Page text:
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My Complicated Relationship With a Traditional Chinese Garment

The qi-pao had always made me feel too “foreign,” until I learned about its rich history.

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Running her fingers over the red cloth and delicate gold-embroidered blossoms, my mom buttoned up my dress for me. She pushed each cloth button, coiled to look like a flower, through tiny loops of gold string. A golden ribbon running in a slant down my chest linked together these buttons. The collar tightened around my neck. The cool red silk hugged my entire body, but I felt like I was suffocating.

“You look so beautiful!” my mom said as she tied my hair into pigtails.

I was 7 years old and felt anything but. I looked way too... Chinese. As the only Asian kid in my elementary school class, I always felt like I stood out, and this dress would make me look even more different.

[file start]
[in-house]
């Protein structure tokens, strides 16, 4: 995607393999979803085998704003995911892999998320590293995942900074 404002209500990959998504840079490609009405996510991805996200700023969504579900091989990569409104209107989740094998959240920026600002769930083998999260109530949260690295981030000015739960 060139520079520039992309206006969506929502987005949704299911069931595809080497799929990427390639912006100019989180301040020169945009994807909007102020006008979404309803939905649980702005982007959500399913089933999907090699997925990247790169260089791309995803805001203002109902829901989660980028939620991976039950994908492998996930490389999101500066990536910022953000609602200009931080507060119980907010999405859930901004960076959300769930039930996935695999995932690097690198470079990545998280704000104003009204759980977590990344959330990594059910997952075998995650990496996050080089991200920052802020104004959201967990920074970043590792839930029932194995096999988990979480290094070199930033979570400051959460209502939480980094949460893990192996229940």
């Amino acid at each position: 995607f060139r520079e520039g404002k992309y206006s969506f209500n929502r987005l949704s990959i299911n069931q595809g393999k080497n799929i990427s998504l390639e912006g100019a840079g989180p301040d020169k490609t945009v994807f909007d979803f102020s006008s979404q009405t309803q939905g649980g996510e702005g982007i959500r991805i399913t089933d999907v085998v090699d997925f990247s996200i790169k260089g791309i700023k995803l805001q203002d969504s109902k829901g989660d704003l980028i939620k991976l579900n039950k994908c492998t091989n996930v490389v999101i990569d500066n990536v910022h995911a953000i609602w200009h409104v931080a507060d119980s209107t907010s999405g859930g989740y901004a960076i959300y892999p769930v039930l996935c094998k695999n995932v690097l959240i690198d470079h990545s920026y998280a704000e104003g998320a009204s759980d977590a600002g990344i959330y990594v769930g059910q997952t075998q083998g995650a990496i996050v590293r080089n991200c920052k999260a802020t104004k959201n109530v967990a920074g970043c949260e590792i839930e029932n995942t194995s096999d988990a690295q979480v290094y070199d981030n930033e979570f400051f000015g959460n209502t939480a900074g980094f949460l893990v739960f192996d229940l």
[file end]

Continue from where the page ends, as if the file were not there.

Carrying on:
The dress in question was a qi-pao or cheongsam, a traditional Chinese dress worn by women. It accentuates a woman's curves, although of course at 7, I had none. It’s often floor-length, although mine went to my knees. I looked foreign, like a girl in an ancient Chinese painting.

“I don’t like it,” I told my mom.

“But why?” she said. “You look so beautiful!”

I reluctantly wore it to the annual Chinese New Year program at my Chinese school, which my parents made me go to every Sunday afternoon. The entire time, I stared at the embroidered flowers on my dress, fingering the patterns of the petals. Since it was a Chinese New Year event, I definitely wasn’t the only one in a qi-pao, but I couldn’t wait to take it off and wear “normal” clothes. I felt like the delicate flower buttons were choking me, and I felt so self-conscious about how I looked.